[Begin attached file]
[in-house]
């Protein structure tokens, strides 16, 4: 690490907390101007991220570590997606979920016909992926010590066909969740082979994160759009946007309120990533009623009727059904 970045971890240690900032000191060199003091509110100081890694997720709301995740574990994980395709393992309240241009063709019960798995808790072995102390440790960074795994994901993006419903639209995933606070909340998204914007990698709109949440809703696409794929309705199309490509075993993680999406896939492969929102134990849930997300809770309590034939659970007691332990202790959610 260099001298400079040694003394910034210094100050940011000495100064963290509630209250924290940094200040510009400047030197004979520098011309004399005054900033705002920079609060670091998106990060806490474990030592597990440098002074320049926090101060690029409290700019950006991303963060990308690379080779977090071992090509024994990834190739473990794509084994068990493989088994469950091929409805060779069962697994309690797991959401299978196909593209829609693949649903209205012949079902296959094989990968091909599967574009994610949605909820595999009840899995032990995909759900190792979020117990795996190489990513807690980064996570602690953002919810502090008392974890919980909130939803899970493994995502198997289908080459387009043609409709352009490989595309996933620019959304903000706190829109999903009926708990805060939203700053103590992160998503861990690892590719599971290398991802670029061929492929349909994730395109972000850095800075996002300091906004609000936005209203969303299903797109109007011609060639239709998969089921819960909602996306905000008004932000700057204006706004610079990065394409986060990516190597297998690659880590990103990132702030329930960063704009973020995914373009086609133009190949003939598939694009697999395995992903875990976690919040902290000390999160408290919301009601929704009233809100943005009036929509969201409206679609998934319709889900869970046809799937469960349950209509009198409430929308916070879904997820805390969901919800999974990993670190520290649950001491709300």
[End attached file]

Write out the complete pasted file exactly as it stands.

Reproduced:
[in-house]
């Protein structure tokens, strides 16, 4: 690490907390101007991220570590997606979920016909992926010590066909969740082979994160759009946007309120990533009623009727059904 970045971890240690900032000191060199003091509110100081890694997720709301995740574990994980395709393992309240241009063709019960798995808790072995102390440790960074795994994901993006419903639209995933606070909340998204914007990698709109949440809703696409794929309705199309490509075993993680999406896939492969929102134990849930997300809770309590034939659970007691332990202790959610 260099001298400079040694003394910034210094100050940011000495100064963290509630209250924290940094200040510009400047030197004979520098011309004399005054900033705002920079609060670091998106990060806490474990030592597990440098002074320049926090101060690029409290700019950006991303963060990308690379080779977090071992090509024994990834190739473990794509084994068990493989088994469950091929409805060779069962697994309690797991959401299978196909593209829609693949649903209205012949079902296959094989990968091909599967574009994610949605909820595999009840899995032990995909759900190792979020117990795996190489990513807690980064996570602690953002919810502090008392974890919980909130939803899970493994995502198997289908080459387009043609409709352009490989595309996933620019959304903000706190829109999903009926708990805060939203700053103590992160998503861990690892590719599971290398991802670029061929492929349909994730395109972000850095800075996002300091906004609000936005209203969303299903797109109007011609060639239709998969089921819960909602996306905000008004932000700057204006706004610079990065394409986060990516190597297998690659880590990103990132702030329930960063704009973020995914373009086609133009190949003939598939694009697999395995992903875990976690919040902290000390999160408290919301009601929704009233809100943005009036929509969201409206679609998934319709889900869970046809799937469960349950209509009198409430929308916070879904997820805390969901919800999974990993670190520290649950001491709300």